bullet

[ boo l-it ]
/ ˈbʊl ɪt /

noun

a small metal projectile, part of a cartridge, for firing from small arms.
a cartridge.
a small ball.
Printing. a heavy dot for marking paragraphs or otherwise calling attention to or itemizing particular sections of text, especially in display advertising.
Cards. an ace.

verb (used without object), bul·let·ed, bul·let·ing.

to move swiftly.

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Idioms for bullet

    bite the bullet, to force oneself to perform a painful, difficult task or to endure an unpleasant situation: We'll just have to bite the bullet and pay higher taxes.

Origin of bullet

1550–60; < Middle French boullette, equivalent to boulle ball (see bowl2) + -ette -ette

OTHER WORDS FROM bullet

bul·let·less, adjectivebul·let·like, adjective
Dictionary.com Unabridged Based on the Random House Unabridged Dictionary, © Random House, Inc. 2020

British Dictionary definitions for bite the bullet

bullet
/ (ˈbʊlɪt) /

noun

Derived forms of bullet

bullet-like, adjective

Word Origin for bullet

C16: from French boulette, diminutive of boule ball; see bowl ²
Collins English Dictionary - Complete & Unabridged 2012 Digital Edition © William Collins Sons & Co. Ltd. 1979, 1986 © HarperCollins Publishers 1998, 2000, 2003, 2005, 2006, 2007, 2009, 2012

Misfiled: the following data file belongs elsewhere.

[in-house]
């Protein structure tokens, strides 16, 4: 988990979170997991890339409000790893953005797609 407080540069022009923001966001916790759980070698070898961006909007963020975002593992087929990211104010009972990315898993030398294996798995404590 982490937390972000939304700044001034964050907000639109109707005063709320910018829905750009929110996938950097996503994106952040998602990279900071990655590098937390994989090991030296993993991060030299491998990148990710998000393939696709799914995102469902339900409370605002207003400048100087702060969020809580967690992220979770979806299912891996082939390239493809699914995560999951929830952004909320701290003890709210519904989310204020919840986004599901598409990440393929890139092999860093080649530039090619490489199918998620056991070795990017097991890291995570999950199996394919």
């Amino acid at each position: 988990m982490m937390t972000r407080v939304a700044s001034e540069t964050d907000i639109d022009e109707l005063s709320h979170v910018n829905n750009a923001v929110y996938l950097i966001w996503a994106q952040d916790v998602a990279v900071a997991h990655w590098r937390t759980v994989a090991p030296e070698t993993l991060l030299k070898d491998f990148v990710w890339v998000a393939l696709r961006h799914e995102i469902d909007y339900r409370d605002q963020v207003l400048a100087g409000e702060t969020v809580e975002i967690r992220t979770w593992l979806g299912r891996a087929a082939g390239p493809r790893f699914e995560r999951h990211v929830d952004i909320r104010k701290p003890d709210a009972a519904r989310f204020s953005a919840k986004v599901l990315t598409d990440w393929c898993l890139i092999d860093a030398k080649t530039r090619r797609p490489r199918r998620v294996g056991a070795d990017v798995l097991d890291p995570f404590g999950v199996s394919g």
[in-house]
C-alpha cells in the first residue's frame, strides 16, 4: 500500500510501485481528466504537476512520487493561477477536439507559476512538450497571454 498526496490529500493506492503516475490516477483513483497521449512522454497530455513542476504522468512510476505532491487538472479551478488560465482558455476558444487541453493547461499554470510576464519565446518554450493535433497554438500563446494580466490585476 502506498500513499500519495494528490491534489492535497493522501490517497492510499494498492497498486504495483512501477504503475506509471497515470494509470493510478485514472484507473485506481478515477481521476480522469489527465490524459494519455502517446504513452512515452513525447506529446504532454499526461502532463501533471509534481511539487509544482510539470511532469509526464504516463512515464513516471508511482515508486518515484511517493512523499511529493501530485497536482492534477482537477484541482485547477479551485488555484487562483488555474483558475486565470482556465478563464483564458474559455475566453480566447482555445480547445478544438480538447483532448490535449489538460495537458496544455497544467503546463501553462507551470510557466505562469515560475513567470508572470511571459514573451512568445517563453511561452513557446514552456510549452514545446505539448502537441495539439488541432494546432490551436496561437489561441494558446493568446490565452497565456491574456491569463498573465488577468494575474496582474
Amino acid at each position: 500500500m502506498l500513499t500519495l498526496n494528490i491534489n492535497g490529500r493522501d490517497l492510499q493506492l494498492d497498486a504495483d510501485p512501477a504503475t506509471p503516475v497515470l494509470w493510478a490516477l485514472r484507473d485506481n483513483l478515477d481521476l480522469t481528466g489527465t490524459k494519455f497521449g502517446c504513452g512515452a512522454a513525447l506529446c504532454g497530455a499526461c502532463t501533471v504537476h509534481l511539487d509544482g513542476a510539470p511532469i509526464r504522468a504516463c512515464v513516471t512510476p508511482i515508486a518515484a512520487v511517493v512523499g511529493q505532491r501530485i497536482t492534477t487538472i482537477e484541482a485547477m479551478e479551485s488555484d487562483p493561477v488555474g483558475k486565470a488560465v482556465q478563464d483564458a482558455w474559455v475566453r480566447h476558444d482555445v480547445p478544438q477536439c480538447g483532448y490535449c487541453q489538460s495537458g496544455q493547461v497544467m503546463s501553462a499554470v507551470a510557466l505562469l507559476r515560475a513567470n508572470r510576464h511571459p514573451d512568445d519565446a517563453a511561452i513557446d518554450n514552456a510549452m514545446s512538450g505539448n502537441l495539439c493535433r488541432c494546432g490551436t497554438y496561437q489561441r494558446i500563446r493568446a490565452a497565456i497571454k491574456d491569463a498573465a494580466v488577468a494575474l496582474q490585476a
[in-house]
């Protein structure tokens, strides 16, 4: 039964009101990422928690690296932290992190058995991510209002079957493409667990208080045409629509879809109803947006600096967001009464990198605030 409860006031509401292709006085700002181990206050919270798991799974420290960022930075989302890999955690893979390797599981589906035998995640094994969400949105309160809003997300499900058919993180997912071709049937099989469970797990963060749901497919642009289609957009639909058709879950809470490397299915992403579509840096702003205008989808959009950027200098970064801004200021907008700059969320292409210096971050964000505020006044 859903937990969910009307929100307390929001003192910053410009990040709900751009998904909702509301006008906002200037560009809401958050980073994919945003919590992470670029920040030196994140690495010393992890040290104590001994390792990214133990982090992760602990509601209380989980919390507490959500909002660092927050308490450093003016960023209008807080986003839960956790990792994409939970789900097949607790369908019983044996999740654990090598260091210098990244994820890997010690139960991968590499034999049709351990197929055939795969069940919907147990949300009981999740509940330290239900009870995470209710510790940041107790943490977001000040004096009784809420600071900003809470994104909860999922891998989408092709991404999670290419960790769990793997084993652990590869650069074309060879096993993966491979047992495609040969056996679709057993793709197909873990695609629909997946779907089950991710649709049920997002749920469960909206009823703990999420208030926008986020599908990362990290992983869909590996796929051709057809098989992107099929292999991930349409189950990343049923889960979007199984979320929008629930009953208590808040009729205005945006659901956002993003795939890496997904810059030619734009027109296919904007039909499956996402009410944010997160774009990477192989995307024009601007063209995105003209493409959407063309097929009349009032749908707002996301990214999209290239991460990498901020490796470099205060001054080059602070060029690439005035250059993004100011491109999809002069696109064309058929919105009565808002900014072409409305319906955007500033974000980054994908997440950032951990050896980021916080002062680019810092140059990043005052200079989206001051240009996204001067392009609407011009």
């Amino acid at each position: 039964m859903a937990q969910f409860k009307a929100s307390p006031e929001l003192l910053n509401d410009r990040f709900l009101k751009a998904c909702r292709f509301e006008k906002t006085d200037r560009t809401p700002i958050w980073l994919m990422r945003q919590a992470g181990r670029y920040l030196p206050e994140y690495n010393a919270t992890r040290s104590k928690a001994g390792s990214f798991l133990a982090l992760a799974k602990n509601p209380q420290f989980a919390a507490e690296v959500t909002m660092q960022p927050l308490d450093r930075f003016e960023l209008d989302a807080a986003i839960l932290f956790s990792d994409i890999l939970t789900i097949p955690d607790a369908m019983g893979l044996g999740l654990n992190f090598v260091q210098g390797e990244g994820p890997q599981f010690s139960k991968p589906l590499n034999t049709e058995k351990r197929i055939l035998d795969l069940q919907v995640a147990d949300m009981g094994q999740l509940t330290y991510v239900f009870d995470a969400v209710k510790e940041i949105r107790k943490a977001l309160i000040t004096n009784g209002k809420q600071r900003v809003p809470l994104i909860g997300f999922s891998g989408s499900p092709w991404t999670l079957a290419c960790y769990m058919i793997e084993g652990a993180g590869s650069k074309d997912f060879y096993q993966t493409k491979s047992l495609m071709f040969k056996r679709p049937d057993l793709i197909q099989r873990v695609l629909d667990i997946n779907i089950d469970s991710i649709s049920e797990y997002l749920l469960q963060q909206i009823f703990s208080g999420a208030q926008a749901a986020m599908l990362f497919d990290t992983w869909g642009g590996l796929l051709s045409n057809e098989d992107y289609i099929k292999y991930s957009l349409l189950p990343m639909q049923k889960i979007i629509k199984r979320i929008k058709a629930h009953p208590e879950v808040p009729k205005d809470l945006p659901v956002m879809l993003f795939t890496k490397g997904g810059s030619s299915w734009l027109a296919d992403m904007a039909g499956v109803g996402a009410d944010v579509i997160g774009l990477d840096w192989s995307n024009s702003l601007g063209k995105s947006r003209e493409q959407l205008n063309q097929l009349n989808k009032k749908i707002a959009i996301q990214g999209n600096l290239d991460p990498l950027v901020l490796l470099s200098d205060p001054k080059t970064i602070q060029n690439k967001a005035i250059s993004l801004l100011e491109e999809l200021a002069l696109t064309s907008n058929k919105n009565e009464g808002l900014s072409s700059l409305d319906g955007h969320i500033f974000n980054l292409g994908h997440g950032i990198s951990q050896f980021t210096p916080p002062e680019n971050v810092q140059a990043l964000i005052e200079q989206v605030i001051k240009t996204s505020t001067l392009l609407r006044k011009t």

Cultural definitions for bite the bullet

bite the bullet

To adjust to unpleasant circumstances: “The severe drought is forcing everybody to bite the bullet and use less water.” Before anesthesia, people undergoing surgery would bite on a bullet to help them withstand the pain.

The New Dictionary of Cultural Literacy, Third Edition Copyright © 2005 by Houghton Mifflin Harcourt Publishing Company. Published by Houghton Mifflin Harcourt Publishing Company. All rights reserved.

Idioms and Phrases with bite the bullet (1 of 2)

bite the bullet

Behave bravely or stoically when facing pain or a difficult situation, as in If they want to cut the budget deficit, they are going to have to bite the bullet and find new sources of revenue. This phrase is of military origin, but the precise allusion is uncertain. Some say it referred to the treatment of a wounded soldier without anesthesia, so that he would be asked to bite on a lead bullet during treatment. Also, Francis Grose's Dictionary of the Vulgar Tongue (1796) holds that grenadiers being disciplined with the cat-o'nine-tails would bite on a bullet to avoid crying out in pain.

Idioms and Phrases with bite the bullet (2 of 2)

bullet

see bite the bullet; sweat bullets.

The American Heritage® Idioms Dictionary Copyright © 2002, 2001, 1995 by Houghton Mifflin Harcourt Publishing Company. Published by Houghton Mifflin Harcourt Publishing Company.